Communication & Discovery
Through drawing, artists learn how to explore subject matter in new ways and to greater depths
Job study. Opposite page: Raven
Every drawing has a life of its own. From the second we touch graphite to paper, a drawing begins to flow and become alive. As draftspersons, it is our responsibility to guide this new life to its almost predetermined conclusion, much like the banks of a river lead water to the sea. We need to respect the works we are creating and allow them to grow into exactly what it is they were meant to be before the process of drawing ever began.
Our practice of drawing is one of communication and discovery. As we seek to communicate our experience of the subject at hand, we inevitably discover and experience said subject in new ways and to greater depths. This is the joy and adventure of drawing! We get to explore the world around us. By looking closer and more intently than others may look, we also get to enjoy a secret intimacy with the world available only to those who have had cause to slow down and be observant and present in the moment. This closeness with the visual and material world isn’t exclusive to artists, but we have been given a unique propensity and set of tools for investigating deeply those things that surround us. This leads to an increased possibility of appreciating them richly as well.
All art is about speaking, sharing and communication…to one degree or another. When communicating we must know the language we are speaking if we wish to be able to share thoughts and ideas in a way that is edifying for our audience. There is no difference within the context of the visual arts. Through the cultivating of technical skill and understanding of different mediums and methodologies (language), we artists gain the tools we need to depict our experience of reality, humanity and truth in a way that hopefully affects others in a positive manner.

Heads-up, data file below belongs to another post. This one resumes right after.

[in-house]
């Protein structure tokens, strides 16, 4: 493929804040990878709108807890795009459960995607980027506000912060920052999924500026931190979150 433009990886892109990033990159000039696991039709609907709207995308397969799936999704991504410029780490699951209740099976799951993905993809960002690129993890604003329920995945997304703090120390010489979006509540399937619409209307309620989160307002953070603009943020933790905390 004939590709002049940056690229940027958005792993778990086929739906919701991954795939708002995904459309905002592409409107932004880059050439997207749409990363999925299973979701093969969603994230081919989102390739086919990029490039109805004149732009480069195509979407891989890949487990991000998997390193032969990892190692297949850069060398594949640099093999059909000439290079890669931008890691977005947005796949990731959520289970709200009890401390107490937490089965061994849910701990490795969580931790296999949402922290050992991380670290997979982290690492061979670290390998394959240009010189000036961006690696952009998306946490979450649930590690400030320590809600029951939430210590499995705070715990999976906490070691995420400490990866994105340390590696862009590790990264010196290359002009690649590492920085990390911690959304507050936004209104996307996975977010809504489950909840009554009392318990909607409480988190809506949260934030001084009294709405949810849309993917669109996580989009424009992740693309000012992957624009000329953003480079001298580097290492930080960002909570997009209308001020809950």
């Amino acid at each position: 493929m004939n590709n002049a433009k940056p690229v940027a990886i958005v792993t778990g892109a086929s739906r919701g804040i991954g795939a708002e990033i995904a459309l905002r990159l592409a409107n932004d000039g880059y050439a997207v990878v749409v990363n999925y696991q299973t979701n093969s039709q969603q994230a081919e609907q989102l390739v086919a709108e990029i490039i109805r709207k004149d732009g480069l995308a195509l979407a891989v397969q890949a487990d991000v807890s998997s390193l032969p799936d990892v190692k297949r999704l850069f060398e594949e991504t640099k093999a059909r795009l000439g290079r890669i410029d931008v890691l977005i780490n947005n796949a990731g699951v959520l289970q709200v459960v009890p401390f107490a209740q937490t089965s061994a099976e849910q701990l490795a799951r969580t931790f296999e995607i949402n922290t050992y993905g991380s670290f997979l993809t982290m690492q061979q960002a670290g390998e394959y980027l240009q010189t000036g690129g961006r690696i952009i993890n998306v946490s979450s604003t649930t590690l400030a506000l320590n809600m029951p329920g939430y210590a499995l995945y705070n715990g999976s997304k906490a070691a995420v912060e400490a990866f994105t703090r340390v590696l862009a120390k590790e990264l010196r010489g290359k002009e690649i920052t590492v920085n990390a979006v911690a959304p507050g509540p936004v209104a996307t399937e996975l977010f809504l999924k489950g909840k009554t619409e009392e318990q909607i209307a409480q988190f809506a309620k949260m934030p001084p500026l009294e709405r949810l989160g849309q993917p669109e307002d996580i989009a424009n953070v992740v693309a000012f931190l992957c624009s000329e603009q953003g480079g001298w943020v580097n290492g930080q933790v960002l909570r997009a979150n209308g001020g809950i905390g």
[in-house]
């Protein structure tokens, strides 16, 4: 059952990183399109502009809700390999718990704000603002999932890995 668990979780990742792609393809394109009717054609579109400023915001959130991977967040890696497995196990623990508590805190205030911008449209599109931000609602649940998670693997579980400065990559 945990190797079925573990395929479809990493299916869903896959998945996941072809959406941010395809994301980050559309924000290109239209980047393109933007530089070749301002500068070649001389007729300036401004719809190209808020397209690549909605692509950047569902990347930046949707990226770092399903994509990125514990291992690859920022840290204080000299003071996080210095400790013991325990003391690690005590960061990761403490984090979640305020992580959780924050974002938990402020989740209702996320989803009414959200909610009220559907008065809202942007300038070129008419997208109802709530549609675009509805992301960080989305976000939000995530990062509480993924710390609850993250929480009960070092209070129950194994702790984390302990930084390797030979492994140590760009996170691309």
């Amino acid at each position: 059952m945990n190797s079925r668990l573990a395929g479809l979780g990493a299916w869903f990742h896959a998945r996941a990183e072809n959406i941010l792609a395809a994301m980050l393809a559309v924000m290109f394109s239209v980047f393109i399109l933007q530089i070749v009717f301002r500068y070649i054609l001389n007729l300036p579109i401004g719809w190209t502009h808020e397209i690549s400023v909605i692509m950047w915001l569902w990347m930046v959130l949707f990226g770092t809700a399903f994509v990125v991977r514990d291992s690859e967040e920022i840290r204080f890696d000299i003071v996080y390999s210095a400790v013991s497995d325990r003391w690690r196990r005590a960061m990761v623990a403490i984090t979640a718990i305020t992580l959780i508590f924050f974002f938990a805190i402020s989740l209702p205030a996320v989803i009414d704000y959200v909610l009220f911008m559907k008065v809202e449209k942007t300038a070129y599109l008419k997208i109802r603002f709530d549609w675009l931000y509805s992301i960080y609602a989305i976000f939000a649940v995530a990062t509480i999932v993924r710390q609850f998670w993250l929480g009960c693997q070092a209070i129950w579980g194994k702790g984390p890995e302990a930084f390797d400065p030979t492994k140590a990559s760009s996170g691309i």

Additionally, it is important to understand the power and emotive potential of whatever medium we choose to work in. Drawing is not necessarily a study or preparatory work, which precedes a painting, sculpture, etc. Drawing is a discipline and form of its own with a unique ability to convey and communicate mystery, reality and the human experience. For me, something dreamlike occurs when I’m viewing or making a drawing. As the element of color (hue and chromatic intensity) is largely removed in most drawings (speaking of graphite or charcoal drawings specifically), they somehow take on a more mystical and/or mysterious presence; seemingly less connected or grounded in the physical realm than say paintings or sculptures. This feeling and opinion about drawing is, I admit, my own and subjective, but as visual artists we should be thinking about such things. Understanding how certain types of mediums make us “feel” allows us more freedom and possibility for intentionality in regard to what type of creative tool we might use to convey a given subject, point or experience. Put simply, the more understanding we have the better we can communicate. The desire to communicate leads us to discovery and new discoveries initiate new impulses to communicate. This is the cyclical life of an artist!